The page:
The Great Resignation is breezing across the United States.
The global lockdown has forced a lot of people to reevaluate their lives and reset their priorities.
Young professionals have reached a crucial decision point. Rather than scale the career ladder in search of higher salaries, many people are now seeking work-life balance, giving priority to family time and personal life.
Others want a career that offers a work-life balance, while most have no desire to return to the office and want to continue working from home according to a poll carried out by financial services website, Personal Capital. The urge to resign is so much that some people are willing to take on debt to achieve this.
It is always good to have a financial plan in place before you quit your job, because you want to have some sense of stability and peace of mind to accomplish what you want to. Here’s how to ensure you have some financial stability in place.
If you are considering joining the resignation party, then one factor you have to consider carefully is the state of your finances. Unless you have another job lined up, make sure you have an emergency fund that will cover a minimum of six months of your living expenses.
You can set this money aside in a high-yield savings account so that it is easily accessible.
Building an emergency fund also prevents you from dipping into your retirement savings account which comes with potential penalties and would be tax charged.
Try to estimate the cost of your living expenses for a particular period, although it is advisable that you try to save well beyond what you would need as this gives a sense of reassurance.
If you’re planning to transition to another career, streamlining your expenses can help smooth the change.
The time frame and amount you save will determine how to reset your budget and your money goals. A budget helps you identify areas where you can manage your money better. Look for loopholes in your budget where you can plug expenses.
You can decide to cut down on areas like cable subscriptions or commuting to work. However, this does not mean you should live the life of a hermit or kill off other aspects of your life. Remember the goal of your resignation is to have a balanced quality of life!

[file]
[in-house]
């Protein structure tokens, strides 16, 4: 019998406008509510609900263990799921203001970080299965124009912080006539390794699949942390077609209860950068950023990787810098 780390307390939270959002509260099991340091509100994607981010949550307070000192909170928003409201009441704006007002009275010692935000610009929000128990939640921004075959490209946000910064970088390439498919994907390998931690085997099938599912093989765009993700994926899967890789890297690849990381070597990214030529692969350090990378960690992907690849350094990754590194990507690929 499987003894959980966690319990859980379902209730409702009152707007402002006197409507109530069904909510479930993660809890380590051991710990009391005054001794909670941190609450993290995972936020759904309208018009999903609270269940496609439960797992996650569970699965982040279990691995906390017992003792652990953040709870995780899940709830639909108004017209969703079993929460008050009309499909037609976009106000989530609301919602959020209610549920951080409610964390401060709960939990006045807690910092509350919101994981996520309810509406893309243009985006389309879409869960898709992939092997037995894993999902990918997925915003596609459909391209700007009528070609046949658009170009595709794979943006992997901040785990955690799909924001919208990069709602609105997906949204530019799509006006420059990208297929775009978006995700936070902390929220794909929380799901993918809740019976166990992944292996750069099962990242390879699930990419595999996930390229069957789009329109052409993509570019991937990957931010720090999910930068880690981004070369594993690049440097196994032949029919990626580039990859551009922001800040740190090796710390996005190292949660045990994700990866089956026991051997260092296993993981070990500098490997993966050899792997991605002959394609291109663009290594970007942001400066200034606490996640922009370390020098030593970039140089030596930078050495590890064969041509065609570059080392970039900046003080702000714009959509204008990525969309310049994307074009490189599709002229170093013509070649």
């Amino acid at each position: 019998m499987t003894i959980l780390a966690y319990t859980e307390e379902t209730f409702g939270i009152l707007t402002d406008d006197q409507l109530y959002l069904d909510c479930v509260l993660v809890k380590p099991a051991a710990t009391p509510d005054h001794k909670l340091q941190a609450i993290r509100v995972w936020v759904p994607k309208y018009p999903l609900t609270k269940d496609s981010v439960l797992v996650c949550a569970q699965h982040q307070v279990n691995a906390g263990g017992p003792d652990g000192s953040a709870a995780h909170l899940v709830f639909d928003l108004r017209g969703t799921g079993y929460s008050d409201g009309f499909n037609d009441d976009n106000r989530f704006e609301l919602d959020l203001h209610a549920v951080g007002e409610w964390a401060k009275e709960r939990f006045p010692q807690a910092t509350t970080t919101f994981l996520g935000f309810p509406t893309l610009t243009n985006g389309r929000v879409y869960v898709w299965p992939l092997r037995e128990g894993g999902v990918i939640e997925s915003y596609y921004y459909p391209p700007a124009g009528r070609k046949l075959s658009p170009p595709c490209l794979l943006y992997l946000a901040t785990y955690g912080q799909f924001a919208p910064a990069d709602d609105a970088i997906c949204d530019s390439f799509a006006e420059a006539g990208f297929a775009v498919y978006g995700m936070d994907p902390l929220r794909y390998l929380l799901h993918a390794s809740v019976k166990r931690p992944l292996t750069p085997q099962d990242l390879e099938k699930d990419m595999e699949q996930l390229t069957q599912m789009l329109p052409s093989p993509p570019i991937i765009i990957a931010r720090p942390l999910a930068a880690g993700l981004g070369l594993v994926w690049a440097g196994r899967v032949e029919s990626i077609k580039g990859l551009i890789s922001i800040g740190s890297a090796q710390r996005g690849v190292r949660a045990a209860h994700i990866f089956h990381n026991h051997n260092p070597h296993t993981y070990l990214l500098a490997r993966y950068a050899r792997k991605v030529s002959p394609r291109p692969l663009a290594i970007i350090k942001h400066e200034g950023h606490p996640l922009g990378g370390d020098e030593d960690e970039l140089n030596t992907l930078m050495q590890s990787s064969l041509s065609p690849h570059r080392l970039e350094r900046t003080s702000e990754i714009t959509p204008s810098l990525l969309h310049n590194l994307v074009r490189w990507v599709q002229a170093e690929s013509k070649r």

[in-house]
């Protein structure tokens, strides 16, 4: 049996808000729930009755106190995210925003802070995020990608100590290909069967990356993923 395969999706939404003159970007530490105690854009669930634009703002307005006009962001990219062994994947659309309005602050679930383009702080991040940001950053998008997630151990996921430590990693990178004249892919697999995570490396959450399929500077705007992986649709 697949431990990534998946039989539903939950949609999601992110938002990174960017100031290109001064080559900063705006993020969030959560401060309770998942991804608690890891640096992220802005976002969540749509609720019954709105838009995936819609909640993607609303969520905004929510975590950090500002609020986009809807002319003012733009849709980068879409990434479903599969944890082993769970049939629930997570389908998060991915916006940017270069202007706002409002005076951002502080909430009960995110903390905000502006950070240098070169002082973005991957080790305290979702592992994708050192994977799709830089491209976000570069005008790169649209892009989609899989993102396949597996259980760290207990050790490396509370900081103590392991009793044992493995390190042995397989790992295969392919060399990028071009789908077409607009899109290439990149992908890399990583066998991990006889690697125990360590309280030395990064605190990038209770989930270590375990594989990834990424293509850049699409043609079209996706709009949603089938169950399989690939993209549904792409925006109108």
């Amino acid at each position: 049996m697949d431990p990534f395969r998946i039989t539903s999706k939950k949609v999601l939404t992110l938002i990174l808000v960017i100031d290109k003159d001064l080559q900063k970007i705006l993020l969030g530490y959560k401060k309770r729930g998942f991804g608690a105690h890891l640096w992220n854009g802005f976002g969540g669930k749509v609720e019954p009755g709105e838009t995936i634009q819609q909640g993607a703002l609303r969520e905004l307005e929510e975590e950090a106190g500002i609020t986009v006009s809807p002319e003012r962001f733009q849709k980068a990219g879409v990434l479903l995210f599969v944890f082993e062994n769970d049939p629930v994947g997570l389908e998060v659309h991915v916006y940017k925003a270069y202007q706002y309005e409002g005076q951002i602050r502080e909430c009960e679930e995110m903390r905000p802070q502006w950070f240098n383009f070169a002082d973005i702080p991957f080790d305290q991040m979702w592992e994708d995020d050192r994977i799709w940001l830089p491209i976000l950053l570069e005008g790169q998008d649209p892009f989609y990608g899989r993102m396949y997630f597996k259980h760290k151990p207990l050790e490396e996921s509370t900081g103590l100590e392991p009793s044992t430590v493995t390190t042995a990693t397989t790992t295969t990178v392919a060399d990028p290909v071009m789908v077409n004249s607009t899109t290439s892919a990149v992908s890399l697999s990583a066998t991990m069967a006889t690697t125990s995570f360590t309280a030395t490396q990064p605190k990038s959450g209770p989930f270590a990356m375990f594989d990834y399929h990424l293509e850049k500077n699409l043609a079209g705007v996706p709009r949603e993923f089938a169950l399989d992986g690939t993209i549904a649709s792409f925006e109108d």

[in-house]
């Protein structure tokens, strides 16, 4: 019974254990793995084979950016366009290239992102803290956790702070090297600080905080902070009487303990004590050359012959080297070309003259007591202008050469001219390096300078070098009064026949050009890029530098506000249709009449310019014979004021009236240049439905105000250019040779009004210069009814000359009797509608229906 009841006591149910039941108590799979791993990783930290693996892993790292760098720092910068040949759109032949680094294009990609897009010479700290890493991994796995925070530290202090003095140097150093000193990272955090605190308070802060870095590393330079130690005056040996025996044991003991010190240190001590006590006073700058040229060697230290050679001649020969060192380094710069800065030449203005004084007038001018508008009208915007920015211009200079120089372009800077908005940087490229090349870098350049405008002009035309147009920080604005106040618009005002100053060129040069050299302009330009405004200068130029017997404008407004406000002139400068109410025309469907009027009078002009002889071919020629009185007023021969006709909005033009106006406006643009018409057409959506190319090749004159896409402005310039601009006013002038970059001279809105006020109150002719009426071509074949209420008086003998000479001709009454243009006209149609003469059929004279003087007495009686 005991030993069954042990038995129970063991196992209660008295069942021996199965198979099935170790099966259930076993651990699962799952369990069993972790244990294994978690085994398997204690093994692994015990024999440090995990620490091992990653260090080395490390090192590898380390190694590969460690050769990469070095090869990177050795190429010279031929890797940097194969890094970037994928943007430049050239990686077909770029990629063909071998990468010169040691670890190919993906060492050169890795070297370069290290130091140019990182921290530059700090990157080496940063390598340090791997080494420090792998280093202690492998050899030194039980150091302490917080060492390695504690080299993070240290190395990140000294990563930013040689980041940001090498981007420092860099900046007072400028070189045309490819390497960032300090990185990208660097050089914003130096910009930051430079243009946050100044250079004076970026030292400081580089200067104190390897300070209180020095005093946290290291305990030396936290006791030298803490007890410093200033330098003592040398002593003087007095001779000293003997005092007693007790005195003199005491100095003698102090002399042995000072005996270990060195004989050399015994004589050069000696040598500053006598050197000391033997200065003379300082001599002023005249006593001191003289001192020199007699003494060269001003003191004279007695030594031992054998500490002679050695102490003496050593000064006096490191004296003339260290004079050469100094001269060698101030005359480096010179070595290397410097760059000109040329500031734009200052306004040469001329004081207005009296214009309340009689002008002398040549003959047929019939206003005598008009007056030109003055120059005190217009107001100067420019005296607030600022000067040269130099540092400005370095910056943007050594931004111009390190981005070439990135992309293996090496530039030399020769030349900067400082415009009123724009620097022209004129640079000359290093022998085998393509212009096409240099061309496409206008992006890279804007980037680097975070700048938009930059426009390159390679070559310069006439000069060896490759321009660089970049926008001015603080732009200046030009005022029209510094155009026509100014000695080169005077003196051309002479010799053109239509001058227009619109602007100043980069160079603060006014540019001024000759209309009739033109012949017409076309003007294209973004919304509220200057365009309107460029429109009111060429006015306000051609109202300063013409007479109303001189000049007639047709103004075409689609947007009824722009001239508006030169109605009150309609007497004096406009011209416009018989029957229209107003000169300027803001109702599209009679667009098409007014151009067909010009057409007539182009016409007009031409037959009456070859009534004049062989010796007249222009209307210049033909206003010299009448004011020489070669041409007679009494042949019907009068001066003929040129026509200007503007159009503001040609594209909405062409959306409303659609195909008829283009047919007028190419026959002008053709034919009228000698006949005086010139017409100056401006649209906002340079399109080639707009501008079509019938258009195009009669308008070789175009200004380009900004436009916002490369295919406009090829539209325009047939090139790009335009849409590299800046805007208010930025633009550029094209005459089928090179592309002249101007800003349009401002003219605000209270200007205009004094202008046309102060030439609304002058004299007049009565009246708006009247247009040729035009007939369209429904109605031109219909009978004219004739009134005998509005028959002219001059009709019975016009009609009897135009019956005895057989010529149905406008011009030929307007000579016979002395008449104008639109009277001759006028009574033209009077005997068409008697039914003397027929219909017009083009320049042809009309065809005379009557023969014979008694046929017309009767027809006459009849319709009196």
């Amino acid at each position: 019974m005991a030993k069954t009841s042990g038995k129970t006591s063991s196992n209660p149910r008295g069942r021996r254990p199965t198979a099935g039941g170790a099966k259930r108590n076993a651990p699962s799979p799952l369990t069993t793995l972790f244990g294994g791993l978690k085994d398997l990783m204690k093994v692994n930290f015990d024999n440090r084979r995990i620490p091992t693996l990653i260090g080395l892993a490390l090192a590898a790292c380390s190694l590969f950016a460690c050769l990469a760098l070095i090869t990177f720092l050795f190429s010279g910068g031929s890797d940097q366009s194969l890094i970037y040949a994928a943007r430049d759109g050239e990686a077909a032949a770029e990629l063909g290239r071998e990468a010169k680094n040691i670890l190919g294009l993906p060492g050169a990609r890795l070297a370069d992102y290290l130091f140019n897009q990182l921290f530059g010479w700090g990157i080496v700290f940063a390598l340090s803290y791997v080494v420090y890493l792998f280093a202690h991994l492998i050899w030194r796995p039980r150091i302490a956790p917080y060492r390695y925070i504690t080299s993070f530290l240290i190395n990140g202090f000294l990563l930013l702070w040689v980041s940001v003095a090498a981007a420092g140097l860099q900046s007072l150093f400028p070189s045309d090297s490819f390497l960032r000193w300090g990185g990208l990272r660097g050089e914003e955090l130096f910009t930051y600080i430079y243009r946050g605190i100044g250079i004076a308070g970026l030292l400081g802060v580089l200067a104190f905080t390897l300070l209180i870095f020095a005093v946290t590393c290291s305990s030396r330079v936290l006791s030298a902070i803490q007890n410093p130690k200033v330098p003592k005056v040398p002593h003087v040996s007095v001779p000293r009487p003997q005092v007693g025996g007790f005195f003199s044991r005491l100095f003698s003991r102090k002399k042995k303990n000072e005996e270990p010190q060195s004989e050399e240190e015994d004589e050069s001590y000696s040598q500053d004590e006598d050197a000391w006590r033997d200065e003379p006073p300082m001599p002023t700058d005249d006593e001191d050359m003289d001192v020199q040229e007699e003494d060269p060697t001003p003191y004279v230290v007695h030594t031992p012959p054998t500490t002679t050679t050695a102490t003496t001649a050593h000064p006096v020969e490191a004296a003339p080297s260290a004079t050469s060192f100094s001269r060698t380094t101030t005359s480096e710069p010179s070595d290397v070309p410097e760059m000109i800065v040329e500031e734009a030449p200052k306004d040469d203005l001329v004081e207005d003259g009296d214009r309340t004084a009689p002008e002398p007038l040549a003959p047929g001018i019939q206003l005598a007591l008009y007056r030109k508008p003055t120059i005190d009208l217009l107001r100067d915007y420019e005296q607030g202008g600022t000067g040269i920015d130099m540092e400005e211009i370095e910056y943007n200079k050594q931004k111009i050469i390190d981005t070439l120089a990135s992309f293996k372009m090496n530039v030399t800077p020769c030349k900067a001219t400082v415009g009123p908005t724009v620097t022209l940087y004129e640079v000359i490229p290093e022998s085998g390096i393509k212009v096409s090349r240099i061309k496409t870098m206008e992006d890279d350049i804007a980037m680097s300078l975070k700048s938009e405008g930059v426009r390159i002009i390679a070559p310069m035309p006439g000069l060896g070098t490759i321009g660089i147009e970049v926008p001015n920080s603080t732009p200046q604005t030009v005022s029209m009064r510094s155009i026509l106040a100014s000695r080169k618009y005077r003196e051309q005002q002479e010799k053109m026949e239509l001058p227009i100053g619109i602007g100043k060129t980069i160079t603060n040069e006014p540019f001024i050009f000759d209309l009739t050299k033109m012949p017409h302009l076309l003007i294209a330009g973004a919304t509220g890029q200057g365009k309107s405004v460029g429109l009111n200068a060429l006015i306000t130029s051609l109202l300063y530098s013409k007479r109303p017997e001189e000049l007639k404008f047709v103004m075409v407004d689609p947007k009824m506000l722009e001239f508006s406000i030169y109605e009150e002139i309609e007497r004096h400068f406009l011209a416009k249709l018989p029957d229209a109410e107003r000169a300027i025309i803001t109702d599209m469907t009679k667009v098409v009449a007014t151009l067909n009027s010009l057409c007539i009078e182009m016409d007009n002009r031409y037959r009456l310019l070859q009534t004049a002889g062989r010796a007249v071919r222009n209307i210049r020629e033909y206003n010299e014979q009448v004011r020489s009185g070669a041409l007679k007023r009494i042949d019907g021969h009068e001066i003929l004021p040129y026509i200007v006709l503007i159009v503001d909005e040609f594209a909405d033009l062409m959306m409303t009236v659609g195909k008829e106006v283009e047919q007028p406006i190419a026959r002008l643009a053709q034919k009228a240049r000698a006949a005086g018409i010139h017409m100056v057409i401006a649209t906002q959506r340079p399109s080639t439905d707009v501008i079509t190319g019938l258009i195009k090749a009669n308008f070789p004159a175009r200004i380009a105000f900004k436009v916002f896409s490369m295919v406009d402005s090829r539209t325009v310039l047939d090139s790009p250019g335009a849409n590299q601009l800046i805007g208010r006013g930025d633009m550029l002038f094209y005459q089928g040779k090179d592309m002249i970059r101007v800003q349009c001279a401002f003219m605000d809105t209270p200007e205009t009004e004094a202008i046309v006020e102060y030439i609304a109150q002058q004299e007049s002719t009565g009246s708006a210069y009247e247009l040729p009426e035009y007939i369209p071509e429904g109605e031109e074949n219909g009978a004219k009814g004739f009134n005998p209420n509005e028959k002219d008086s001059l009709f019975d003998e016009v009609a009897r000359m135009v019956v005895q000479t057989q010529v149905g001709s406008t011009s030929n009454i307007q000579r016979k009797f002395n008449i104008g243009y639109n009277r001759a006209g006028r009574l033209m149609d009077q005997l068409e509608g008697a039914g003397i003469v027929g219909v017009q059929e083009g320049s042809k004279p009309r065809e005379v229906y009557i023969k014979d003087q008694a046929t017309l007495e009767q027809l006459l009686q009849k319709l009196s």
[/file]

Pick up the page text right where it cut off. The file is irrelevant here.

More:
Be sure to leave in some activities you enjoy, such as grabbing dinner with friends or going to cinemas, but this should be done in moderation.
Most people do not consider health expenses when they are making plans for resignation.
Having no plans on health-care coverage can put you in a financial hole. Depending on the ailment, while you may have to dip into your savings, to take care of your health, you may also not be able to be productive during the period of treatment which essentially means you are losing both ways.
Spending more with less income coming in. Additionally, you could become a financial burden to your partner.
As such, as you are building an emergency fund, also build a separate one for your health. The amount may not be much, but you should be consistent in your contribution. You can allocate 5-10% of your savings for health care purposes.
To increase your contributions, you can put this money into a fixed income account.
While you are set out an amount for health care expenses, also spend more on eating and living healthy. Prevention is always cheaper than cure. As such, make sure you make it a point to live healthier. Budgeting an extra amount each month is far better and cheaper than paying for treatment.
Try to have an estimate of the expenses (present and future) you would incur when you leave the job.